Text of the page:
A convent in rural Spain around the year 1921 seems, atfirst glance, to be an unlikely setting for a psychological thriller, but PanosKarnezis’s new novel, The Convent , findshypnotic appeal in just such a place. “Time and damp had scarred thesaints in the niches beyond recognition,” Karnezis writes of the isolatedconvent of Our Lady of Mercy, “the worn flagstones shone from thousands offeet having trodden on them over the centuries; the wooden staircases groaned….”Here the statue of a crucified Jesus “[after] four centuries in the dampair of the convent… had turned a dull, almost black colour.” Five nunsremain, “…the last survivors of an age that was coming to its end,”their only visitor a cleric who arrives periodically to say Mass and to hearconfessions.
The world of the sistersexudes peaceful decay. Yet the first scene is one of shocking disruption. Onthe convent steps, a young novice finds a suitcase that contains a living baby.Assessing the infant, the Mother Superior, Sister Maria Ines, betrays littleemotion. This does not surprise us; Karnezis has already distilled her naturein a few sentences. “Sometimes she wished that she were with theCarthusians so that she would not have to speak…she still believed thathumankind had been given perhaps more intelligence than was necessary.”
Nevertheless, within hoursSister Maria Ines declares that God has sent her this baby to be raised amongthe nuns. There are mutinous rumblings, particularly from spiteful Sister Ana,at this spasm of apparent religious lunacy, and an atmosphere of inchoatemenace thickens. At the same time, Karnezis cunningly exposes the human dramaunderlying the mystery. The diocese’s worldly Bishop may observe that “…miracleshappen very rarely but babies are being abandoned all the time.” Thetruth, however, is more subtle and more complicated. It leads us into the past,first to a crisis in Sister Maria Ines’s youth—one that in its perfectdesolation could stand alone as a short story—and into the more recent historyof a young nun and of the Bishop himself.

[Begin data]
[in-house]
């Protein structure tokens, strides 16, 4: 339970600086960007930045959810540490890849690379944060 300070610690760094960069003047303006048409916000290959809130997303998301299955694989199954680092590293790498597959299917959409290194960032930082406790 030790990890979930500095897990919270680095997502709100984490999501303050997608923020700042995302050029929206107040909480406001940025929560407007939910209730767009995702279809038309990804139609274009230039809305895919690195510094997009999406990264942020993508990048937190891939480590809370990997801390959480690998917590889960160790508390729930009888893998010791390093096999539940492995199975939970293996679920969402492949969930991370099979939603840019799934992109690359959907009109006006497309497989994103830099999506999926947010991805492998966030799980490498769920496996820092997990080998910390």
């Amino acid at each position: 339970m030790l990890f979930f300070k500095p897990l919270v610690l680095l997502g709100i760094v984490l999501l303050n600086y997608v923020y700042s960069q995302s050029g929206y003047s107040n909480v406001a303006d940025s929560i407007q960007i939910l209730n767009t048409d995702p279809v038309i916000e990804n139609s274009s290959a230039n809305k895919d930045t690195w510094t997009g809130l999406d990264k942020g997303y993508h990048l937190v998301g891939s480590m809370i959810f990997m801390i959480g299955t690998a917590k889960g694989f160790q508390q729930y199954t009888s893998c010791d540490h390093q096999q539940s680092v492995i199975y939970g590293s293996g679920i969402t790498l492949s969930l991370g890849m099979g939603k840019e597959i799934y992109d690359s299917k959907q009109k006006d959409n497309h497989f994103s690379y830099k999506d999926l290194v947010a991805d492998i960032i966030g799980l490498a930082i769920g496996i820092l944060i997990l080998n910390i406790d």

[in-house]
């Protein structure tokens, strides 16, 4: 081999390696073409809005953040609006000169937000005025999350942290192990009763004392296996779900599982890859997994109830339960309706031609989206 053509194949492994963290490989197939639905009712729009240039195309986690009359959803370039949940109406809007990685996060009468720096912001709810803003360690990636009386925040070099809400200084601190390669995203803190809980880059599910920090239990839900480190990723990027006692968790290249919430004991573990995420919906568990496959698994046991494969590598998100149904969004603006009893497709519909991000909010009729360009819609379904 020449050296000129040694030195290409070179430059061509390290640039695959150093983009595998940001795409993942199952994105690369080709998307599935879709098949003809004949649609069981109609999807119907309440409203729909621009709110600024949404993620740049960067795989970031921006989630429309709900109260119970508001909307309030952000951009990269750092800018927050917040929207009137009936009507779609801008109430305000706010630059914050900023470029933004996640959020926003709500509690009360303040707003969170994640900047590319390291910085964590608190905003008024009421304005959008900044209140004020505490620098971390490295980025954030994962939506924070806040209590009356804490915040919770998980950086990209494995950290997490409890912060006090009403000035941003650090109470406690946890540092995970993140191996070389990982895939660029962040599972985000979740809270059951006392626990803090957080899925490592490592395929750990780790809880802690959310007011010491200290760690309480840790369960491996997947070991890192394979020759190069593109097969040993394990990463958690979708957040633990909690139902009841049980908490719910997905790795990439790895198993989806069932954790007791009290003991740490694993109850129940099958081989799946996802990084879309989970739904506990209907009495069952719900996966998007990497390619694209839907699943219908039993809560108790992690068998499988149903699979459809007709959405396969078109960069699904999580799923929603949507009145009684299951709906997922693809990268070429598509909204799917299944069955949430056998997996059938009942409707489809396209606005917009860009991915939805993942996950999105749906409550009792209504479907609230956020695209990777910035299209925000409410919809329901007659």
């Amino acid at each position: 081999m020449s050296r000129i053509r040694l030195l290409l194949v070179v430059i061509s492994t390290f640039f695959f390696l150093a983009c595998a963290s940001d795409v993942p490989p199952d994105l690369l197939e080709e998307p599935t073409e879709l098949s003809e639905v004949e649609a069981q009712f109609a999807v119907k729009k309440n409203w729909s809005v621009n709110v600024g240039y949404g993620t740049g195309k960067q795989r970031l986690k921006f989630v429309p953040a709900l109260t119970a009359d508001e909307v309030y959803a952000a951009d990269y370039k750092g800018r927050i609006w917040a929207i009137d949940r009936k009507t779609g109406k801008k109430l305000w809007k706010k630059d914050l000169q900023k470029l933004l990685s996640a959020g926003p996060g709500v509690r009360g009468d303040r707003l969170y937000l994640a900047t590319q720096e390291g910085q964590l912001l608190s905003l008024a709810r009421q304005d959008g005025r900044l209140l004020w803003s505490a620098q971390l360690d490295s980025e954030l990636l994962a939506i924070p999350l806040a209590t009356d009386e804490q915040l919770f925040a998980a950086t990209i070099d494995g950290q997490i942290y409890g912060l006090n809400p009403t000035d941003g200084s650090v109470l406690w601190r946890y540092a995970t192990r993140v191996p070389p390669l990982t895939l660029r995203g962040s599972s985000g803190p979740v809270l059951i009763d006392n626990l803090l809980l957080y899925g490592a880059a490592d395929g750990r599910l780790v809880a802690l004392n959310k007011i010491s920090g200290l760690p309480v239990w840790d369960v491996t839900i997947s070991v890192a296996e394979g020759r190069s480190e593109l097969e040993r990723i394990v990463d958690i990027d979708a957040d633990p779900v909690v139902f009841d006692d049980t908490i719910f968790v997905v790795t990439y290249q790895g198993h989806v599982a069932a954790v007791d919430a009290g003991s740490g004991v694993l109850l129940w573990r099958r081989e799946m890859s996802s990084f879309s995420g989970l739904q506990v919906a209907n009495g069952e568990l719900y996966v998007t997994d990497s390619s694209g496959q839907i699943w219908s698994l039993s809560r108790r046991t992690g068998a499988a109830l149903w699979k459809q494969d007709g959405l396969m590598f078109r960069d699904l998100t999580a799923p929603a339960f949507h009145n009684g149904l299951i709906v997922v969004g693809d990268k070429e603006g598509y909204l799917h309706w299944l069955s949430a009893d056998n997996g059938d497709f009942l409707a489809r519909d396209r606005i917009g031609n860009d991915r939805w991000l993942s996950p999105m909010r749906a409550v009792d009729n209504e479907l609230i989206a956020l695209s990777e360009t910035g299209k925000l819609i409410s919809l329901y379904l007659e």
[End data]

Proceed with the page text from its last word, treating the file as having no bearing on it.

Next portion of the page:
Eachlayer of these individual dramas is revealed with delicate economy as the novel’squiet mesmerizing power intensifies. In scenes at times reminiscent of J. G.Farrell’s masterpiece The Siege ofKrishnapur, Karnezis mingles the immediate and the mystical.”The Mother Superior took her for long walks in the orchard,” hewrites of the young novice, “and they discussed the creation of the world,how many nails were used to crucify Christ and other important doctrinalmatters….” A few pages later, we observe the Mother Superior’s pre-dawnroutine when “…she would unlock the door of the chapel, light the oillamps…. inspect the traps baited with chocolate and throw away the dead rats….”And we contemplate Bishop Estrada, a superb creation, as he walks in his palacegardens where “[the] skirt of his cassock was constantly caught in thethorns of rose bushes, leaving behind a trail of perfumed red petals whichhours later his deacon had only to follow to find him….”
In his astonishing firstnovel, The Maze, Karnezis brought us inside the minds of doomedGreek soldiers lost in the Anatolian desert in 1922. In The Convent he has created a smaller, but not lesser hallucination.